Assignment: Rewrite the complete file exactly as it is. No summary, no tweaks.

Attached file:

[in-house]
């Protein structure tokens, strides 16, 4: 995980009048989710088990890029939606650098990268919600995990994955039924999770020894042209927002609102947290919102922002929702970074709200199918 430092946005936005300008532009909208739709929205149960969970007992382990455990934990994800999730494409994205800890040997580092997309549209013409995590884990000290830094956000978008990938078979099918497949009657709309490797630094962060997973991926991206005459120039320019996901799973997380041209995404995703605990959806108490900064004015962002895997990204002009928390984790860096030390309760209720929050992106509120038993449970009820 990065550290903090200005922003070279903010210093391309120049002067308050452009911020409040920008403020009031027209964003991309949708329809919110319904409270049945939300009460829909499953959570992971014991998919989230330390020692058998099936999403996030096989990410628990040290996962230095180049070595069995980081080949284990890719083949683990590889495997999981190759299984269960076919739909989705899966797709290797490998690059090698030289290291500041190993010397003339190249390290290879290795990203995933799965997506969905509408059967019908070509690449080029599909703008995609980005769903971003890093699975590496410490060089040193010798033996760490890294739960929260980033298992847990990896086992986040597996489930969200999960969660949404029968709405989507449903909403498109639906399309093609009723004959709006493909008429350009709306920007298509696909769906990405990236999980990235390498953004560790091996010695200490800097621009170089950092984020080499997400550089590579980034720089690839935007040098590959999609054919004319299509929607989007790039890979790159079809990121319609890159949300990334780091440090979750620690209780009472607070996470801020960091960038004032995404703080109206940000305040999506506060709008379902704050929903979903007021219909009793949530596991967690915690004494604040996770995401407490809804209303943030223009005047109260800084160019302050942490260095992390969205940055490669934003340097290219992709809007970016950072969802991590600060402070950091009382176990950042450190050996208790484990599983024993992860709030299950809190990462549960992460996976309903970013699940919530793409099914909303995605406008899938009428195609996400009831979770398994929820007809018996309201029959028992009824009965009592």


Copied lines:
[in-house]
């Protein structure tokens, strides 16, 4: 995980009048989710088990890029939606650098990268919600995990994955039924999770020894042209927002609102947290919102922002929702970074709200199918 430092946005936005300008532009909208739709929205149960969970007992382990455990934990994800999730494409994205800890040997580092997309549209013409995590884990000290830094956000978008990938078979099918497949009657709309490797630094962060997973991926991206005459120039320019996901799973997380041209995404995703605990959806108490900064004015962002895997990204002009928390984790860096030390309760209720929050992106509120038993449970009820 990065550290903090200005922003070279903010210093391309120049002067308050452009911020409040920008403020009031027209964003991309949708329809919110319904409270049945939300009460829909499953959570992971014991998919989230330390020692058998099936999403996030096989990410628990040290996962230095180049070595069995980081080949284990890719083949683990590889495997999981190759299984269960076919739909989705899966797709290797490998690059090698030289290291500041190993010397003339190249390290290879290795990203995933799965997506969905509408059967019908070509690449080029599909703008995609980005769903971003890093699975590496410490060089040193010798033996760490890294739960929260980033298992847990990896086992986040597996489930969200999960969660949404029968709405989507449903909403498109639906399309093609009723004959709006493909008429350009709306920007298509696909769906990405990236999980990235390498953004560790091996010695200490800097621009170089950092984020080499997400550089590579980034720089690839935007040098590959999609054919004319299509929607989007790039890979790159079809990121319609890159949300990334780091440090979750620690209780009472607070996470801020960091960038004032995404703080109206940000305040999506506060709008379902704050929903979903007021219909009793949530596991967690915690004494604040996770995401407490809804209303943030223009005047109260800084160019302050942490260095992390969205940055490669934003340097290219992709809007970016950072969802991590600060402070950091009382176990950042450190050996208790484990599983024993992860709030299950809190990462549960992460996976309903970013699940919530793409099914909303995605406008899938009428195609996400009831979770398994929820007809018996309201029959028992009824009965009592």